So Im thinking I need to run a ground between the stax and the yam and see if that fixes it. 

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16 minutes ago, MTsoul said:

Standard 2 pin plug. Sorry for misleading everyone earlier, I was looking at the plug next to it in the powerboard. 

 

So Im thinking I need to run a ground between the stax and the yam and see if that fixes it. 

 

I believe the 602 was "reworked" by their service staff to remove the entire original ac powercord and replace it with one fitted with an aussie ac plug. The reason for reworking is mostly due to sales qty. For Japanese brands, there is usually a minimum qty required by their factory to justify creating a version (mostly adapted from an UK or EU version) just for the australian/nz market. 

 

There should be no doubts their service staff (or maybe service contractors) are diligent enough to ensure the correct safety standards are adhered to (live and neutral orientation properly observed). But, still it could be prudent to check. Because as mentioned before, the wrong ac polarity will result in higher chassis current leakage.

 

The other issue is finding what may introduce extraneous chassis leakage current onto the 602. Besides the stax, what else are connected to the 602? If all are removed, then does the 602 still exhibit chassis leakage? Can you find out one by one which component/cabling is the culprit?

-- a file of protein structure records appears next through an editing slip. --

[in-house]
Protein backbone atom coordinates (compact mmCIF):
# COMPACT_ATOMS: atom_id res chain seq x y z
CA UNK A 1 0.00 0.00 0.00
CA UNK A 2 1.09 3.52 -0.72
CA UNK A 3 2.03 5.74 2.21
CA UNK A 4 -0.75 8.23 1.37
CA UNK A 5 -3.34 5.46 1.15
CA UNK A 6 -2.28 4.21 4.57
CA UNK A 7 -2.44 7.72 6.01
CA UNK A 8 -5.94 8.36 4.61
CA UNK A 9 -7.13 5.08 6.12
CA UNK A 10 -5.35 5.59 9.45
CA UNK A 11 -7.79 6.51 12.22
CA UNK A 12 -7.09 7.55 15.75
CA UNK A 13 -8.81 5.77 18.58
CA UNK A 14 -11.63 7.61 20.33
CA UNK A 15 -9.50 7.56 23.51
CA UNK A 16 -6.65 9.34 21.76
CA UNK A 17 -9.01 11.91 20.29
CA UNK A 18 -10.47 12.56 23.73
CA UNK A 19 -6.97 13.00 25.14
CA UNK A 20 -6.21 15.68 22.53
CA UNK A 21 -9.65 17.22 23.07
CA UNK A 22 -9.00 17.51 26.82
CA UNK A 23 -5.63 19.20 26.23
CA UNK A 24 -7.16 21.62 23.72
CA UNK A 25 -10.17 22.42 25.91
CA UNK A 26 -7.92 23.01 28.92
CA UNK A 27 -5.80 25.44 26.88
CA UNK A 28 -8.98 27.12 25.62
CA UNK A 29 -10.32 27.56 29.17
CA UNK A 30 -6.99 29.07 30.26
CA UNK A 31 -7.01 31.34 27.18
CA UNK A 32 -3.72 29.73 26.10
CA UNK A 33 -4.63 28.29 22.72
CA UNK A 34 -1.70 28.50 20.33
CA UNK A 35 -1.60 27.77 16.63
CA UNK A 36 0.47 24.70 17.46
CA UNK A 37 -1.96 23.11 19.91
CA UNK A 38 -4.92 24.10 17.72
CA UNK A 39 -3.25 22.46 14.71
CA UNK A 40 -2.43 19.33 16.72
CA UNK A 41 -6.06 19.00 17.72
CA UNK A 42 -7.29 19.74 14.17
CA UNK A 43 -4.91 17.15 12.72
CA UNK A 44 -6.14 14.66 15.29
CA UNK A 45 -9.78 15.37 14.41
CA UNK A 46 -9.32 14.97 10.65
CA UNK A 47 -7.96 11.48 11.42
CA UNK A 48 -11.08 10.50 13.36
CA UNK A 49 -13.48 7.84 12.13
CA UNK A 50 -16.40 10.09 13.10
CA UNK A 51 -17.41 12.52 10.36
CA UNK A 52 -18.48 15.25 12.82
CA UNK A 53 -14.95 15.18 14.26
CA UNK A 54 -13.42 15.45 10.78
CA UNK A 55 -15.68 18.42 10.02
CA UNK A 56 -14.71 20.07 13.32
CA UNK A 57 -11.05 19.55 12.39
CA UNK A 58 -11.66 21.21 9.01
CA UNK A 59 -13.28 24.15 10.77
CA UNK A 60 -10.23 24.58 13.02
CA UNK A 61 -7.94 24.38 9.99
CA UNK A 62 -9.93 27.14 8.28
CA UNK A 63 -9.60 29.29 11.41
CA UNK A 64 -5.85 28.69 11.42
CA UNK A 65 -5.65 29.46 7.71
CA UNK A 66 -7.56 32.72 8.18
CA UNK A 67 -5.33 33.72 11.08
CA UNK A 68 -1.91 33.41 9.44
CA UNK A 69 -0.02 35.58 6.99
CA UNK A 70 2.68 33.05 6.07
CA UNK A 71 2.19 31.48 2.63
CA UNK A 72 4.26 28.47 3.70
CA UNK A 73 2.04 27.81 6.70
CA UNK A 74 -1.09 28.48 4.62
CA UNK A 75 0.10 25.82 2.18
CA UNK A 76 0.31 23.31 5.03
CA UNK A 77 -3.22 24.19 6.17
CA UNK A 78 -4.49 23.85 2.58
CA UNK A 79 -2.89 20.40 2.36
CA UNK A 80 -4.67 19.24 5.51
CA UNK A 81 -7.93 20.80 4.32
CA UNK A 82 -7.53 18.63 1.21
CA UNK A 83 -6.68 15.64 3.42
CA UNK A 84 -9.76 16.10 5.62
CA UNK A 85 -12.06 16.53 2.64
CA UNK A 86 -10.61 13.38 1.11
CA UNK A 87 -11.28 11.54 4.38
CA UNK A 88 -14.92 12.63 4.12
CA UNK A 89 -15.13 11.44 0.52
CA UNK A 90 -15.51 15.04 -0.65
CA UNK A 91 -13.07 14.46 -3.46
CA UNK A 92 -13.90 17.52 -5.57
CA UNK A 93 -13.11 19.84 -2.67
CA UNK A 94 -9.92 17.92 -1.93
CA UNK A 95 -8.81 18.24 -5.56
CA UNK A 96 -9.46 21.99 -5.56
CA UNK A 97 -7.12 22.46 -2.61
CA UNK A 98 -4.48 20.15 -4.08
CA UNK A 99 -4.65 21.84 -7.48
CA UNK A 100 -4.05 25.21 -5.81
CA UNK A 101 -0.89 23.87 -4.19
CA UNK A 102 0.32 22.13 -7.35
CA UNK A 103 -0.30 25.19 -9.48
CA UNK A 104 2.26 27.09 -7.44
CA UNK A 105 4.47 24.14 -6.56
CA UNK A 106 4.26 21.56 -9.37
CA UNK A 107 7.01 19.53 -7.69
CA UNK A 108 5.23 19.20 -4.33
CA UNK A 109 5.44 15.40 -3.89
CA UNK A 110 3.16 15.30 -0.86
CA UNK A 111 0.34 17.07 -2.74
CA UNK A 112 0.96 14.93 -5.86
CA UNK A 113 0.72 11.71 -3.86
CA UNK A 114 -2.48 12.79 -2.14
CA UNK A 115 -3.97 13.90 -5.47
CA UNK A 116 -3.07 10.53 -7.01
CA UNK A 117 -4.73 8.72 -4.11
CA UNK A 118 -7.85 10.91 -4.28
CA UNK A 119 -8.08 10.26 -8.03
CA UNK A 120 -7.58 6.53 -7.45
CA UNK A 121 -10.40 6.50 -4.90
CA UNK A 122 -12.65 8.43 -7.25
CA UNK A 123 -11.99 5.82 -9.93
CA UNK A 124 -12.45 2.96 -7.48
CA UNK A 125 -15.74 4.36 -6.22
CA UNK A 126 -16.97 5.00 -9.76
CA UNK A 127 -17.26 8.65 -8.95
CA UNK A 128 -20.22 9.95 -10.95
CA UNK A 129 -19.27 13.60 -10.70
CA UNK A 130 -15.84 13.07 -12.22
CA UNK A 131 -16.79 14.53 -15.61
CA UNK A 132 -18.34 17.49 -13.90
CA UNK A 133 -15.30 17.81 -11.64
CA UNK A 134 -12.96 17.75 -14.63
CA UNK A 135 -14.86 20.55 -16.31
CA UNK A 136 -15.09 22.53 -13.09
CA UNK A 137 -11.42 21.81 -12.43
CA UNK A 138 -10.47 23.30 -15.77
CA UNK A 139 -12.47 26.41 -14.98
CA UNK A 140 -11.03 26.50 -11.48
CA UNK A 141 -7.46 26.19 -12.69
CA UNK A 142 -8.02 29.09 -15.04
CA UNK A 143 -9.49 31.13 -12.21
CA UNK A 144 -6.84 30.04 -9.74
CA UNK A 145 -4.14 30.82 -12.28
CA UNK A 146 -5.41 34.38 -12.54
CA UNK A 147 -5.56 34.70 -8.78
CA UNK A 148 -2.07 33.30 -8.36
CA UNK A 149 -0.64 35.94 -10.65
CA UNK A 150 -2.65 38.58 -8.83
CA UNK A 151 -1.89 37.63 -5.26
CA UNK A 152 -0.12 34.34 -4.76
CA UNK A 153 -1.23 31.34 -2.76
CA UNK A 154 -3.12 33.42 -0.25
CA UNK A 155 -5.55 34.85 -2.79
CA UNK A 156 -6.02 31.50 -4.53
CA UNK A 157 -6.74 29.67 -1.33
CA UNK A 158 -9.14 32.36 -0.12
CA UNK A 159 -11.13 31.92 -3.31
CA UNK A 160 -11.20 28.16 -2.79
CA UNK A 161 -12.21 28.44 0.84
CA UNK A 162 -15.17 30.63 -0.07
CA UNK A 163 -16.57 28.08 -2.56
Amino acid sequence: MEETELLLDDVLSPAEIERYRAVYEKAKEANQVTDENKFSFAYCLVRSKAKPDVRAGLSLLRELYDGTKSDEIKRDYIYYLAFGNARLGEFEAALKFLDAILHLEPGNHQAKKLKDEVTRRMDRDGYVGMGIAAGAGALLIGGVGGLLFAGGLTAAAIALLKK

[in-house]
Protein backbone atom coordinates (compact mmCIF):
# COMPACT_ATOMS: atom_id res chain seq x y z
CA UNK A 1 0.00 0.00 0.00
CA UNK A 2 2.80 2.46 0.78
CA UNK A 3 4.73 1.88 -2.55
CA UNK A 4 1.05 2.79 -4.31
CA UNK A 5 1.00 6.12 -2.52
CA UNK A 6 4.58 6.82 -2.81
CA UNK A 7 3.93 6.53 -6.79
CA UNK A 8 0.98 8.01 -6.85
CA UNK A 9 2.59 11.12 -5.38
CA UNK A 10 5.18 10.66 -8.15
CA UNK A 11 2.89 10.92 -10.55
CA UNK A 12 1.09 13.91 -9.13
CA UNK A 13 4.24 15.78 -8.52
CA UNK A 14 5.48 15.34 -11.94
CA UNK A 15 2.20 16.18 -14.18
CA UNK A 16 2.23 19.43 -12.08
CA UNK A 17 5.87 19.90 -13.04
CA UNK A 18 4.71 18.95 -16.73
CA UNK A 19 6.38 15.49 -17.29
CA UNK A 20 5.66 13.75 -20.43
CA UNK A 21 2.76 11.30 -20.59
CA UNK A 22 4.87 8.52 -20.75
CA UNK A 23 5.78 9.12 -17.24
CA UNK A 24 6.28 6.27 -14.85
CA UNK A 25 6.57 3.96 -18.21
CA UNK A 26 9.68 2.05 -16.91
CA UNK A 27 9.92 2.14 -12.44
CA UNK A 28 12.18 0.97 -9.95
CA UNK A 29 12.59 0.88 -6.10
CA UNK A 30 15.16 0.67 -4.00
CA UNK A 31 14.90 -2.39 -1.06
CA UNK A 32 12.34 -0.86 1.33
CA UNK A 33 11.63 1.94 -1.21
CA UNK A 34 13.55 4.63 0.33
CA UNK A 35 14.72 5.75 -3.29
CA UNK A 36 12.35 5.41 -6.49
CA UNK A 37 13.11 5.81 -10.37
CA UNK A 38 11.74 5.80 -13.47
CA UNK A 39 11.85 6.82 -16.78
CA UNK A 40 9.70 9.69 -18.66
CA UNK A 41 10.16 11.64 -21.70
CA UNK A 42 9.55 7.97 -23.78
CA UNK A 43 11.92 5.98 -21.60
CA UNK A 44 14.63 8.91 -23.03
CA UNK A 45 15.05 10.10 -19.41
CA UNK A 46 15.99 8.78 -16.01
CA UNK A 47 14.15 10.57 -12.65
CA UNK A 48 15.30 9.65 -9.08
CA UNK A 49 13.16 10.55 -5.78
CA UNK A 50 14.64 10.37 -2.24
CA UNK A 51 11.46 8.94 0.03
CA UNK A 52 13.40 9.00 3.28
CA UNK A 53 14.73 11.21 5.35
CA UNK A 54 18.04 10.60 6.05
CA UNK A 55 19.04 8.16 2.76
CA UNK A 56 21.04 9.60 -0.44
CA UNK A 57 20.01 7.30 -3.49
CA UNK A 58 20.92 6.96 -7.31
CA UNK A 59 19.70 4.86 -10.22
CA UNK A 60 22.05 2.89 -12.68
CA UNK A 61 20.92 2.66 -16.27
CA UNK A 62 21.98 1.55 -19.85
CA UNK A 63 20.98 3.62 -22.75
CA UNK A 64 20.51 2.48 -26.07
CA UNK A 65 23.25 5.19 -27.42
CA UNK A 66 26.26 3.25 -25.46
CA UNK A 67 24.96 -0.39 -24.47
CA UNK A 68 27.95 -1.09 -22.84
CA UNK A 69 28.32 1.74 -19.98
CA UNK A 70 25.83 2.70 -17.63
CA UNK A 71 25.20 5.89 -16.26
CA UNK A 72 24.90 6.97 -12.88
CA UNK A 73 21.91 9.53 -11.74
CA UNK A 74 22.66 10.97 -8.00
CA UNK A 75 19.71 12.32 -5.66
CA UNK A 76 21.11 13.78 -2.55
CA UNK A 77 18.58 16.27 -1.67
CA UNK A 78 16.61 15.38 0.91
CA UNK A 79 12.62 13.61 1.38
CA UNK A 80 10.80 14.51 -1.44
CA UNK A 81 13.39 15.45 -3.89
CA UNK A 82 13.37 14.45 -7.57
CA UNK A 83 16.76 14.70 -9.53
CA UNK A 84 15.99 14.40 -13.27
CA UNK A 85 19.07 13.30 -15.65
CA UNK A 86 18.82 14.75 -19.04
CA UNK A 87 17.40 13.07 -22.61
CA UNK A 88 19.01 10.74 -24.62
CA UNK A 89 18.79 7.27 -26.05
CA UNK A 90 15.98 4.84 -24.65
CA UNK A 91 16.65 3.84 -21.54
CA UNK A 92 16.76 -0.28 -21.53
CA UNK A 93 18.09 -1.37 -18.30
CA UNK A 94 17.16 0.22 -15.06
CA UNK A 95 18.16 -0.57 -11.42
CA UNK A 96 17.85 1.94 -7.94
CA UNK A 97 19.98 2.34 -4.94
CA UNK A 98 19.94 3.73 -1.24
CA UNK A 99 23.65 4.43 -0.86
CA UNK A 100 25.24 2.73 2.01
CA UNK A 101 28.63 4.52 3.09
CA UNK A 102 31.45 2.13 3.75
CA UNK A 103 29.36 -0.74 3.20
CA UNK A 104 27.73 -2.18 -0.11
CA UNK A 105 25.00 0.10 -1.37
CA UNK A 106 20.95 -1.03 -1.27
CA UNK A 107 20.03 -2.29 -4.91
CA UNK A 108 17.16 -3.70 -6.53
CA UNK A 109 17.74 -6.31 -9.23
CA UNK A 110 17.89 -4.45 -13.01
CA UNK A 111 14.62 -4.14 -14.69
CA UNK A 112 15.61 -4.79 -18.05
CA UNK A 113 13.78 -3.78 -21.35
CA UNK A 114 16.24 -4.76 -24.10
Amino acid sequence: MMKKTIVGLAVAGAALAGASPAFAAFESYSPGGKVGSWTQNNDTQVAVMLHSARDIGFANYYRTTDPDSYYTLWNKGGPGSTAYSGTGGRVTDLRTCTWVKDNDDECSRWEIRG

There is no need to employ another wire between the stax and the 602. You just need to ground the 602 alone. I have previously posted a simple method to ground Yamaha products with just a mono RCA cable with one end's ground shield wire connected to the earth pin of a 3-pin plug. Done correctly it can even improve sound quality. Search the archive.

 

Remember to remove both the live and neutral pins. An "empty" ac plug with both live and neutral pins still on the plug will cause sonic problems. 

 

The correct directionality of the rca wire to be used for grounding should be determined first before reworking on it, as it will affect sound quality very drastically. 

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Posted (edited)

Looks like for the 602, chassis leakage is a common issue. If it bothers you, trying sending it in for checks?

 

Screenshot-20200526-110648-Facebook.jpg

 

Screenshot-20200526-110535-Facebook.jpg

Edited by jeromelang

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@jeromelang

 

You nailed it. With everything disconnected still feel the chassis leakage on the front panel of the R-N602. Will be looking up your mono rca solution and applying it. 

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Posted (edited)

managed to dig out opened top image of R-N602 from a Melbourne retailor

 

Yamaha-R-N602-inside-top-big.jpg

Edited by jeromelang

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Posted (edited)

Zoomed in image. I hate to see the sight of ferrite cores!

 

R-N602-open-zoom-in.jpg

Edited by jeromelang

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8 hours ago, MTsoul said:

My layman's guess would be different circuits for the yam and the stax

If they are both not plugged into the same powerpoint/powerboard ..... then do that.